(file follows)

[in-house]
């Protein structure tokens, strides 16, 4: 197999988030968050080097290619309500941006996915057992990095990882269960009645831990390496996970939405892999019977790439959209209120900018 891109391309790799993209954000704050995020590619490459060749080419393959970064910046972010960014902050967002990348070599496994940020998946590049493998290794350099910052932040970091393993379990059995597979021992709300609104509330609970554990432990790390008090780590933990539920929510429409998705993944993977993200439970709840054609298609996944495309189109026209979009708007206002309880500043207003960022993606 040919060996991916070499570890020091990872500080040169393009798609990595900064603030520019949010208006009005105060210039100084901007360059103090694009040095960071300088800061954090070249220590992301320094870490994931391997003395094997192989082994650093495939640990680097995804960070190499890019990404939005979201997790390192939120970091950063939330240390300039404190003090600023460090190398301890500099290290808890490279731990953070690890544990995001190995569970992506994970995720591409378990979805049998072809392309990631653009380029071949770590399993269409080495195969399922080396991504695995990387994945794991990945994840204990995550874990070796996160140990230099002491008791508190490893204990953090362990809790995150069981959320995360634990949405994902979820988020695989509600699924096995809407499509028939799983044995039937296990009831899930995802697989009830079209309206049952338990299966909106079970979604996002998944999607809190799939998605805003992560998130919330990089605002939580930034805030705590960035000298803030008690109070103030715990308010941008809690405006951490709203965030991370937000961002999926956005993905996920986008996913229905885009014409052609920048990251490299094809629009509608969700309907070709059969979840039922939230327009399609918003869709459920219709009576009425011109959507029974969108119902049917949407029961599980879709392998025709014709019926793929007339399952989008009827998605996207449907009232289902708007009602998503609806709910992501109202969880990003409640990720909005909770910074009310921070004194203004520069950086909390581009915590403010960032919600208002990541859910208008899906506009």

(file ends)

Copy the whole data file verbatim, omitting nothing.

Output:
[in-house]
């Protein structure tokens, strides 16, 4: 197999988030968050080097290619309500941006996915057992990095990882269960009645831990390496996970939405892999019977790439959209209120900018 891109391309790799993209954000704050995020590619490459060749080419393959970064910046972010960014902050967002990348070599496994940020998946590049493998290794350099910052932040970091393993379990059995597979021992709300609104509330609970554990432990790390008090780590933990539920929510429409998705993944993977993200439970709840054609298609996944495309189109026209979009708007206002309880500043207003960022993606 040919060996991916070499570890020091990872500080040169393009798609990595900064603030520019949010208006009005105060210039100084901007360059103090694009040095960071300088800061954090070249220590992301320094870490994931391997003395094997192989082994650093495939640990680097995804960070190499890019990404939005979201997790390192939120970091950063939330240390300039404190003090600023460090190398301890500099290290808890490279731990953070690890544990995001190995569970992506994970995720591409378990979805049998072809392309990631653009380029071949770590399993269409080495195969399922080396991504695995990387994945794991990945994840204990995550874990070796996160140990230099002491008791508190490893204990953090362990809790995150069981959320995360634990949405994902979820988020695989509600699924096995809407499509028939799983044995039937296990009831899930995802697989009830079209309206049952338990299966909106079970979604996002998944999607809190799939998605805003992560998130919330990089605002939580930034805030705590960035000298803030008690109070103030715990308010941008809690405006951490709203965030991370937000961002999926956005993905996920986008996913229905885009014409052609920048990251490299094809629009509608969700309907070709059969979840039922939230327009399609918003869709459920219709009576009425011109959507029974969108119902049917949407029961599980879709392998025709014709019926793929007339399952989008009827998605996207449907009232289902708007009602998503609806709910992501109202969880990003409640990720909005909770910074009310921070004194203004520069950086909390581009915590403010960032919600208002990541859910208008899906506009």